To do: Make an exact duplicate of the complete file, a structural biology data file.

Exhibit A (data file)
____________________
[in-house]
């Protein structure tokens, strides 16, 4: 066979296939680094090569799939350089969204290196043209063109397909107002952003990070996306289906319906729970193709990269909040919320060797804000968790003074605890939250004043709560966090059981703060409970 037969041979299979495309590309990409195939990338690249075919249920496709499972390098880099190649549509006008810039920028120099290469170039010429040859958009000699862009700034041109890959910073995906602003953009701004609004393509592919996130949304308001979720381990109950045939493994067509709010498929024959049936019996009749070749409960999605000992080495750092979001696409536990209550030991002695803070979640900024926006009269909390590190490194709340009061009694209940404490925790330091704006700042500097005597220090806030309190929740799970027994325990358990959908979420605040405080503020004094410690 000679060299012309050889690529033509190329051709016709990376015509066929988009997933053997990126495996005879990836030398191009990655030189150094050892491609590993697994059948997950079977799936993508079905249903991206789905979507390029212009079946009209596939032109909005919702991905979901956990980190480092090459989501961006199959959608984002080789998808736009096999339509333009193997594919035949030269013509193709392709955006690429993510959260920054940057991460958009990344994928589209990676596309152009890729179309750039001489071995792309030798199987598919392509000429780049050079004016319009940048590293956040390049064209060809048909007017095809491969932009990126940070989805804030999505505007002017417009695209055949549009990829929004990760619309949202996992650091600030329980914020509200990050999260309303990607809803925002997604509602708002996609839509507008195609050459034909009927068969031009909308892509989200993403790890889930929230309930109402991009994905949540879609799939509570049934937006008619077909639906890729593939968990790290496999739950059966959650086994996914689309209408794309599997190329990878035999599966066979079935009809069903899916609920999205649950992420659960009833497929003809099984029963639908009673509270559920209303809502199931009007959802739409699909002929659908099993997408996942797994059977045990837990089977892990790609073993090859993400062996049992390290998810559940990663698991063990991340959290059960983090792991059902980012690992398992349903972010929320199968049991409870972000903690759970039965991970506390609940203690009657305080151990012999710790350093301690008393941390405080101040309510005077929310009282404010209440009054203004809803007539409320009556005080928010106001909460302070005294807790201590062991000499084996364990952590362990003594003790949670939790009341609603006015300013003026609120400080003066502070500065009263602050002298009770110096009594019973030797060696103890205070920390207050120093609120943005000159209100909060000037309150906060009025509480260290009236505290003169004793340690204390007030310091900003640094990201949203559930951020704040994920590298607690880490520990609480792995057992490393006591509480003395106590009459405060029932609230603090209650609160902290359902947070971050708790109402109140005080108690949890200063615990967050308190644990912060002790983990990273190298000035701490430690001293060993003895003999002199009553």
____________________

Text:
[in-house]
């Protein structure tokens, strides 16, 4: 066979296939680094090569799939350089969204290196043209063109397909107002952003990070996306289906319906729970193709990269909040919320060797804000968790003074605890939250004043709560966090059981703060409970 037969041979299979495309590309990409195939990338690249075919249920496709499972390098880099190649549509006008810039920028120099290469170039010429040859958009000699862009700034041109890959910073995906602003953009701004609004393509592919996130949304308001979720381990109950045939493994067509709010498929024959049936019996009749070749409960999605000992080495750092979001696409536990209550030991002695803070979640900024926006009269909390590190490194709340009061009694209940404490925790330091704006700042500097005597220090806030309190929740799970027994325990358990959908979420605040405080503020004094410690 000679060299012309050889690529033509190329051709016709990376015509066929988009997933053997990126495996005879990836030398191009990655030189150094050892491609590993697994059948997950079977799936993508079905249903991206789905979507390029212009079946009209596939032109909005919702991905979901956990980190480092090459989501961006199959959608984002080789998808736009096999339509333009193997594919035949030269013509193709392709955006690429993510959260920054940057991460958009990344994928589209990676596309152009890729179309750039001489071995792309030798199987598919392509000429780049050079004016319009940048590293956040390049064209060809048909007017095809491969932009990126940070989805804030999505505007002017417009695209055949549009990829929004990760619309949202996992650091600030329980914020509200990050999260309303990607809803925002997604509602708002996609839509507008195609050459034909009927068969031009909308892509989200993403790890889930929230309930109402991009994905949540879609799939509570049934937006008619077909639906890729593939968990790290496999739950059966959650086994996914689309209408794309599997190329990878035999599966066979079935009809069903899916609920999205649950992420659960009833497929003809099984029963639908009673509270559920209303809502199931009007959802739409699909002929659908099993997408996942797994059977045990837990089977892990790609073993090859993400062996049992390290998810559940990663698991063990991340959290059960983090792991059902980012690992398992349903972010929320199968049991409870972000903690759970039965991970506390609940203690009657305080151990012999710790350093301690008393941390405080101040309510005077929310009282404010209440009054203004809803007539409320009556005080928010106001909460302070005294807790201590062991000499084996364990952590362990003594003790949670939790009341609603006015300013003026609120400080003066502070500065009263602050002298009770110096009594019973030797060696103890205070920390207050120093609120943005000159209100909060000037309150906060009025509480260290009236505290003169004793340690204390007030310091900003640094990201949203559930951020704040994920590298607690880490520990609480792995057992490393006591509480003395106590009459405060029932609230603090209650609160902290359902947070971050708790109402109140005080108690949890200063615990967050308190644990912060002790983990990273190298000035701490430690001293060993003895003999002199009553």